Features Bell-Map

Published on August 23rd, 2013 | by Nottingham Drinker

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Ding! Dong! The Bells of Nottingham

The names of public houses often refer to a bell. In the first of a two-part article, Nick Molyneux investigates the religious and industrial connection to some of Nottingham‘s pubs.

During the Middle Ages, monasteries and other religious institutions often provided food and accommodation for pilgrims and other travellers. This was big business and – as the religious orders were the multi-nationals of their day – the concept of church run inns and hospitality was widespread.

After the dissolution of the monasteries under Henry VIII, some of these commercial establishments became “privatised”, to use a modern term. It would appear that the Bell Inn (Angel Row) which we know today began life as the refectory or guesthouse of the Carmelite Friary – the inhabitants of which were known as the Whitefriars and gave their name to our Friar Lane. The received wisdom often related is that the bell referred to in the pub name was probably the Angelus Bell, used to call the faithful to devotion and to recite “Ave Maria”. In England, this bell would sometimes be inscribed with a dedication, often to Mary but sometimes to the archangels Gabriel or Michael. This seems a plausible explanation for the pub’s name and the sign of the Bell Inn is a wonderfully large golden bell embedded in profile in the building’s front façade.

Bell-Map

Not far away, on Upper Parliament Street there is also the Blue Bell,  a fine early 20th century building. On the site of an earlier pub, the inn sign for this pub is a lovely blue glass bell. Wright & Curtis (1995) suggest that the name “Blue Bell” might derive from the memory of bluebell flowers covering the nearby Burton Leys fields, now remembered by Burton Street. This all seems very straight forward until you learn that for much of the 19th Century, the pub on this site was known too as “The Bell“.

As if this wasn’t confusing enough, in the warren of alleys and yards which ran between the Parliament Street and the Market Square, was a third establishment, known at various times as the “Bell Inn” or the “Bell Tavern“ (See sketch map right).

To have three pubs within proverbial spitting-distance trading with the same name at the same time certainly raises a few questions. The link to the Carmelite Friary’s Angelus Bell may well account for the Angel Row hostelry but it does seem a little tenuous for all three.

During the beer house mania of the reign of William IV and the early Victorian period, pub entrepreneurs were more than happy to use the name of an existing watering-hole for their new establishment. This was especially so if it gave their own a greater kudos or perhaps respectability and central Nottingham has a number of examples of Victorian pubs with duplicate names. However, the three “Bells” pre-date this period of time.

The clue may lie in the industrial activity which was taking place between Parliament Street and Long Row during the 17th and 18th Centuries. The “Bell Inn” in this area is usually described as being on Pennell’s Yard. True enough; one side of the building did front onto Pennell’s Yard. More interestingly, the other side backed onto Bell Founder’s Yard. According to the 1882 Ordnance Survey for this part of Nottingham, Bell Founder’s Yard met Parliament Street almost opposite the pub we now know as the “Blue Bell“.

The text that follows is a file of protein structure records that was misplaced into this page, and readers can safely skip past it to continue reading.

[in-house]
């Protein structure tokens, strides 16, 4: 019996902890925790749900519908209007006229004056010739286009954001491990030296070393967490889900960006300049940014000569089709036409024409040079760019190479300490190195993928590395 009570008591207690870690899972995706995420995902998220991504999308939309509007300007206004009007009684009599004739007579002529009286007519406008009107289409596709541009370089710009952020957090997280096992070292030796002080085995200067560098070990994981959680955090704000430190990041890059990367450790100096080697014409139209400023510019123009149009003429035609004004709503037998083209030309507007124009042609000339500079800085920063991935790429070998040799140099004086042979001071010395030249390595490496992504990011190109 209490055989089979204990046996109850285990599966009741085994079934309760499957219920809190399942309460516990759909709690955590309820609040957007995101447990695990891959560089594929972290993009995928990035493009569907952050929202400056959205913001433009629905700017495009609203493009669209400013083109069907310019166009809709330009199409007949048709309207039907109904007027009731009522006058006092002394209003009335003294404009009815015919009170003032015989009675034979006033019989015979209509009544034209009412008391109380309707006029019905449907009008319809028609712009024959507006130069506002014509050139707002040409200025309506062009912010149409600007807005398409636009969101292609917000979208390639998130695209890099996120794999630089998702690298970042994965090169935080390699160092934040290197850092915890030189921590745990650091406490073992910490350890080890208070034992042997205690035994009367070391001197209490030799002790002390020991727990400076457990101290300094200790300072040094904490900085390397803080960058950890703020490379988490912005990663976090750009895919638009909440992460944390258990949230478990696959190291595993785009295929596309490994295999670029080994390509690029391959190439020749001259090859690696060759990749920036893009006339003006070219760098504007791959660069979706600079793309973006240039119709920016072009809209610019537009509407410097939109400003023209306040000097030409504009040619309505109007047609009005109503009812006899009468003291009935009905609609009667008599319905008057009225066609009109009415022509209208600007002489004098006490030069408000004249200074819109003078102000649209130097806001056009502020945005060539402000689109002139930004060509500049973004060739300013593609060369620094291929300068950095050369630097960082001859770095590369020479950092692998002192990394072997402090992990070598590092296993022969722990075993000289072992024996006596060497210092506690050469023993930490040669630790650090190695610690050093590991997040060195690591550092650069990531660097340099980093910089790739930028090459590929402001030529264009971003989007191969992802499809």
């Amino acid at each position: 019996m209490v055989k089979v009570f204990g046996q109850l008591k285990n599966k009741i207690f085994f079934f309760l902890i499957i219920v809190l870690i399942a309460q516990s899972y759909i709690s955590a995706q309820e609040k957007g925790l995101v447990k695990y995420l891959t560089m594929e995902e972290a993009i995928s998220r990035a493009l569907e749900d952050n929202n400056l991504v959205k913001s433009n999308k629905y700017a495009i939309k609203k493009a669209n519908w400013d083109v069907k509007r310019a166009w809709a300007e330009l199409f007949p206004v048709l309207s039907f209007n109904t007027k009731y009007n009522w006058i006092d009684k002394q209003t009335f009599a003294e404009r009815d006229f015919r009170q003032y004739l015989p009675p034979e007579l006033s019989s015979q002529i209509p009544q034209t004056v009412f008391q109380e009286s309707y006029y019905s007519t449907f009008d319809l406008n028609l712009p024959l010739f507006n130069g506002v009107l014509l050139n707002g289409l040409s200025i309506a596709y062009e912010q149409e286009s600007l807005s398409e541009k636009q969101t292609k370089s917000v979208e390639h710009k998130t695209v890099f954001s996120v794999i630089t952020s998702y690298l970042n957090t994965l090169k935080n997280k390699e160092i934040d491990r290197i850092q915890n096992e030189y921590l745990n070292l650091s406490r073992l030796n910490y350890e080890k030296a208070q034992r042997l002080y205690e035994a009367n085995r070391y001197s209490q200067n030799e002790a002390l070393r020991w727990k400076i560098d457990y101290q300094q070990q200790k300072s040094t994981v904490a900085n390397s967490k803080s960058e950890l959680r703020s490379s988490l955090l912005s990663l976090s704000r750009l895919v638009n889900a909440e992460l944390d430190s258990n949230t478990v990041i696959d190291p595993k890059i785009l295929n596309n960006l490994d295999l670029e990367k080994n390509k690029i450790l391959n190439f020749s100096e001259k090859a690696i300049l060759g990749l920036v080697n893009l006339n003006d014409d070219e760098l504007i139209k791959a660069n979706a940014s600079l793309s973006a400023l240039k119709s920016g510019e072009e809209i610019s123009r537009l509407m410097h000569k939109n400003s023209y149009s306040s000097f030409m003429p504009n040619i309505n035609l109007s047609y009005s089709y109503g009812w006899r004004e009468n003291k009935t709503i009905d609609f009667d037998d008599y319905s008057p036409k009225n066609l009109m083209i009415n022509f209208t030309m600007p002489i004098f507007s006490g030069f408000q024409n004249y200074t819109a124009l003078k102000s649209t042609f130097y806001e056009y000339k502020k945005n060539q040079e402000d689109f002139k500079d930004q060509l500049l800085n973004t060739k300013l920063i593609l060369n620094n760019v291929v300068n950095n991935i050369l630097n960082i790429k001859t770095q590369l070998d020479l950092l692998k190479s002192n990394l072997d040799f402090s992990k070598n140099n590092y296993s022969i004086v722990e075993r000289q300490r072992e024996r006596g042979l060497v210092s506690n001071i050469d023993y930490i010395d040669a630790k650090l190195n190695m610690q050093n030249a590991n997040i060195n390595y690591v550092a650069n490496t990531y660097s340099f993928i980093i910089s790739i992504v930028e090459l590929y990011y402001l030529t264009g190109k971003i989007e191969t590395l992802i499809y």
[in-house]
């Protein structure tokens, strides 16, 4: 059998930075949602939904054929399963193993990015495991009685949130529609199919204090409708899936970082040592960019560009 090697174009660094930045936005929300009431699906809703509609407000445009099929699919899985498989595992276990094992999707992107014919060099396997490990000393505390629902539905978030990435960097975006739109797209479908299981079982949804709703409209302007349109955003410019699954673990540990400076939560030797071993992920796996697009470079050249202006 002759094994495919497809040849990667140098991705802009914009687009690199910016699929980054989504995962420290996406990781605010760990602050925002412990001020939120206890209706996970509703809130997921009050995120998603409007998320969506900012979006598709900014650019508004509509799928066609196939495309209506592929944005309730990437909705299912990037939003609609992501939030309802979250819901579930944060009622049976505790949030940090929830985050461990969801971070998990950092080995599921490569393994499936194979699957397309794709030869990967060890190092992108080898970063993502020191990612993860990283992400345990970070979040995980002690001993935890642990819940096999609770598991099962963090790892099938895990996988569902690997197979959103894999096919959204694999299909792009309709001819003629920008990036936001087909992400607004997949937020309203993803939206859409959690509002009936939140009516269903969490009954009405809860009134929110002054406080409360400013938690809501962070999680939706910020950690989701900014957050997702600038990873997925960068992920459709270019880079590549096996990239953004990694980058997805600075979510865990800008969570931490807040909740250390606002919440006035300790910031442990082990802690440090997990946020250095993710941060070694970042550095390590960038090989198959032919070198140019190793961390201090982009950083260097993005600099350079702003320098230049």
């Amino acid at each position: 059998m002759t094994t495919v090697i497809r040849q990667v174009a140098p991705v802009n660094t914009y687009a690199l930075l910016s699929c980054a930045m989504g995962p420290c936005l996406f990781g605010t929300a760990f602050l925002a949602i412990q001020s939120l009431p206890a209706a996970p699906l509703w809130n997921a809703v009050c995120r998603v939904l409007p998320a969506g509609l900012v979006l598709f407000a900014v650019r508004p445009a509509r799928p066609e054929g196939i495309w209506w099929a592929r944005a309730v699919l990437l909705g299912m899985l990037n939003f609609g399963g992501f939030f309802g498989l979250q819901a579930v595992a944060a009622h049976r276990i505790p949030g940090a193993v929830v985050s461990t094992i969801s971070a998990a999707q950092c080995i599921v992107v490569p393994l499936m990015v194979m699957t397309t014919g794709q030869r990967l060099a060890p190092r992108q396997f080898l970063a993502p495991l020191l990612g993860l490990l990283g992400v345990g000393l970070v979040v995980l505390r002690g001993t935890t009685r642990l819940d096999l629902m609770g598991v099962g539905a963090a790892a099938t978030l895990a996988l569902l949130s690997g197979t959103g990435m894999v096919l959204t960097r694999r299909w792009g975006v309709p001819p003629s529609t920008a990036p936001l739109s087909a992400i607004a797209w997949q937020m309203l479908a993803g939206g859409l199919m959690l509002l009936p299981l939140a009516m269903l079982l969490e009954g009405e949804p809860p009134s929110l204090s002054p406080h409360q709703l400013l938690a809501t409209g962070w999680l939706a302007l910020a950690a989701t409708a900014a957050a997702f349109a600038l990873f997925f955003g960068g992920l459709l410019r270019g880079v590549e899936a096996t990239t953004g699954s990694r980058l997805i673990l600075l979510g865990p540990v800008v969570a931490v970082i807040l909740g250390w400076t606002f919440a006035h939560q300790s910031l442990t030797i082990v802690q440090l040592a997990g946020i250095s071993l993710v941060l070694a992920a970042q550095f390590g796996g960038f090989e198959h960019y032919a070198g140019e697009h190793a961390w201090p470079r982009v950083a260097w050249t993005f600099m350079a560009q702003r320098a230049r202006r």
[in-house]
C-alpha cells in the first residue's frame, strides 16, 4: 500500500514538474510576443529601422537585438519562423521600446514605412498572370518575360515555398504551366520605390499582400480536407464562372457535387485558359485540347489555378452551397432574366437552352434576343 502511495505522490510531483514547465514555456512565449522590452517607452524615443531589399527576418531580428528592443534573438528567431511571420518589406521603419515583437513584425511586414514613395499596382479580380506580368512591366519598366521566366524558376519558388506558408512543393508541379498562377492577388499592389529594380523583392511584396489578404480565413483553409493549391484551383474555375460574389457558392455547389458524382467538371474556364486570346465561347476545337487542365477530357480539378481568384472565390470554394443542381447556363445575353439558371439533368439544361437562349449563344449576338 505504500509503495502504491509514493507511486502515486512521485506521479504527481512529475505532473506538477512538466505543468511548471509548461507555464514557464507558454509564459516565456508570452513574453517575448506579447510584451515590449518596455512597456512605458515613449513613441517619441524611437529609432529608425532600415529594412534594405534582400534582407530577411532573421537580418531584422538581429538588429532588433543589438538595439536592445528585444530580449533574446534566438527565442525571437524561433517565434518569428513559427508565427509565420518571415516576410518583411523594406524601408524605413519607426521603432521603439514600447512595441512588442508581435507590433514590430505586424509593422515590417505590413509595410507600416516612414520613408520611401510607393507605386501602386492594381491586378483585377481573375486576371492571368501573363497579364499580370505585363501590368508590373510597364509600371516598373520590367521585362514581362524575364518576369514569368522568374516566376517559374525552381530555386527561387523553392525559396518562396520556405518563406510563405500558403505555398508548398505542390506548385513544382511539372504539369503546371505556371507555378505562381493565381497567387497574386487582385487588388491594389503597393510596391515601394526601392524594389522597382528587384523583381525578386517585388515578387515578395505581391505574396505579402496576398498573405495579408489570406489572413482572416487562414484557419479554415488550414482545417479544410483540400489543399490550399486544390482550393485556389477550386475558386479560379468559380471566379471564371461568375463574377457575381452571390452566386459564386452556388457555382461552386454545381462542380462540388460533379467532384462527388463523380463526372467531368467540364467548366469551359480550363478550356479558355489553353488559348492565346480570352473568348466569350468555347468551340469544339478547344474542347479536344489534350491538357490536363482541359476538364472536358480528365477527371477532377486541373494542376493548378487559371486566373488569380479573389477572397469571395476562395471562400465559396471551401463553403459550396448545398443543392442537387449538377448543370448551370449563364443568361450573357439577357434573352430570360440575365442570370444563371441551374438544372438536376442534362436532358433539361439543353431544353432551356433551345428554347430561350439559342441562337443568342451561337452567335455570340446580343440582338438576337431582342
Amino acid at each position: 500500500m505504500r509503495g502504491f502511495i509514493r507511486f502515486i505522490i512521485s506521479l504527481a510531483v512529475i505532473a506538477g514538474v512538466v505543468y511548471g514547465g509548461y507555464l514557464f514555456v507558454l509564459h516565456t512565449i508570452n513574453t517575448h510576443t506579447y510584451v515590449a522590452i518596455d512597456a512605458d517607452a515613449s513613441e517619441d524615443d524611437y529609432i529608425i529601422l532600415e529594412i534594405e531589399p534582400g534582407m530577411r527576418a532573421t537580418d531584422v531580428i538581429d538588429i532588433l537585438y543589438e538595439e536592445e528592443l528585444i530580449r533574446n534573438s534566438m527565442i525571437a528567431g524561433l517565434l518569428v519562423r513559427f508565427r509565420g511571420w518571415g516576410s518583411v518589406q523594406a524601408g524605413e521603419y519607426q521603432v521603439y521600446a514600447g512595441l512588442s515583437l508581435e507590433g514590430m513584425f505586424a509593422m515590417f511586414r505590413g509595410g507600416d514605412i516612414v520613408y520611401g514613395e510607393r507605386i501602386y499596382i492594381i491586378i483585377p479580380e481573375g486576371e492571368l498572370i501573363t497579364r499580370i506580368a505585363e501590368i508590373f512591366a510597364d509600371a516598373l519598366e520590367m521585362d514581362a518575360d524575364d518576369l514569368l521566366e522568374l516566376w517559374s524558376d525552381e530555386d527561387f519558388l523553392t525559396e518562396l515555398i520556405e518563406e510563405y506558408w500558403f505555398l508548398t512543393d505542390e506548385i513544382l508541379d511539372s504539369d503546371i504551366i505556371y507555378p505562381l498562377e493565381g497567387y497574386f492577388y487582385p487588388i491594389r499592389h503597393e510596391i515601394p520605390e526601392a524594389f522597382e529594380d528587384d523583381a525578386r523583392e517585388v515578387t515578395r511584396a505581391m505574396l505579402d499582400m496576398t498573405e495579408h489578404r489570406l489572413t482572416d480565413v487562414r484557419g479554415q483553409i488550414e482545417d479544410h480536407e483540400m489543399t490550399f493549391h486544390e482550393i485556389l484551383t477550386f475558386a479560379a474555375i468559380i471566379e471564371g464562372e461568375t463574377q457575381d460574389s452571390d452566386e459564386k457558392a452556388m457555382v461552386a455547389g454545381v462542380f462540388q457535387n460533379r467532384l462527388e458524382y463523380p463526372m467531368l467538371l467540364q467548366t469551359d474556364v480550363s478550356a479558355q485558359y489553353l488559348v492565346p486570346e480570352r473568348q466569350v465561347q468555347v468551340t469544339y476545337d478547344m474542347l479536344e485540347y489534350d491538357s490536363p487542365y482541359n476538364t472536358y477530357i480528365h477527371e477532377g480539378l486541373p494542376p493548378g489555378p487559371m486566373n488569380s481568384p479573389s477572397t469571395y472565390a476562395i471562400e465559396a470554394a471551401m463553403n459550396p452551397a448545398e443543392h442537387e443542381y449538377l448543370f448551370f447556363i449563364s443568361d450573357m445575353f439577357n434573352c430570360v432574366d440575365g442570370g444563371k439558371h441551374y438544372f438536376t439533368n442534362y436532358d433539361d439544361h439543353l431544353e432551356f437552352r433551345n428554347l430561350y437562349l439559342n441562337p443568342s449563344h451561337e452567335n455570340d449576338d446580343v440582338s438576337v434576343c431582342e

It seems most likely that the Pennell’s Yard “Bell Inn” and the now “Blue Bell” acquired their original names for their proximity to the bell foundry and its workers. Quaint as the notion is of pretty bluebells – a woodland flower – scattering Burton Leys field, I suspect that the “blue” attribution for the Parliament Street site probably came about simply as a result of the pub’s inn sign being a blue-coloured bell, just as it is now.

The bell foundry originally belonged to the Oldfield family, who were producing bells in Nottingham in the 200 years between the dissolution of the monasteries and the middle of the 18th Century. We shall meet the Oldfield’s again in the second of these two articles.

In an interesting digression, one of the licensees of the Pennell’s Yard “Bell Inn” was a member of the appropriately named Dabell family, and in 1848 the family was running an establishment in nearby Swan’s Yard  called the “Railway Bell Inn” (Yes – whilst the other three bells were happily trading away under the name “Bell“ !).

It would appear that the “Railway Bell Inn” specialised in stouts and porters and gave way to “Dabell’s Fettled Porter House”, an operation renowned for a mysterious brew known as “Fettled Porter” and made to a secret recipe!  A quick trawl of the internet suggests that “Fettled Porter” was made by mixing heated porter with sugar, ginger and nutmeg.

Sadly, neither the Pennell’s Yard “Bell” nor “Dabell’s Fettled Porter House” are with us any longer but both the “Bell Inn” (Angel Row) and the “Blue Bell” ( Upper Parliament Street) are both still open for business.

One final thought. In metal founding, the term “fettle” may be used to describe the sand-lining of furnaces prior to the introduction of molten metal. Is it too far-fetched to wonder whether there is a connection between the term for this sand and the sand-like sugar and spice mix used to “fettle” Victorian porter ? And also to wonder whether the term “Fettled Porter” originated in a Nottingham pub next to a bell foundry?

Thanks to George A Dawson, author of “The Church Bells of Nottinghamshire”  – and CAMRA member – for information on the Oldfield Bell Foundry.

If any readers have local Fettled Porter recipes and would like to share them, please write in to ND and let us know.



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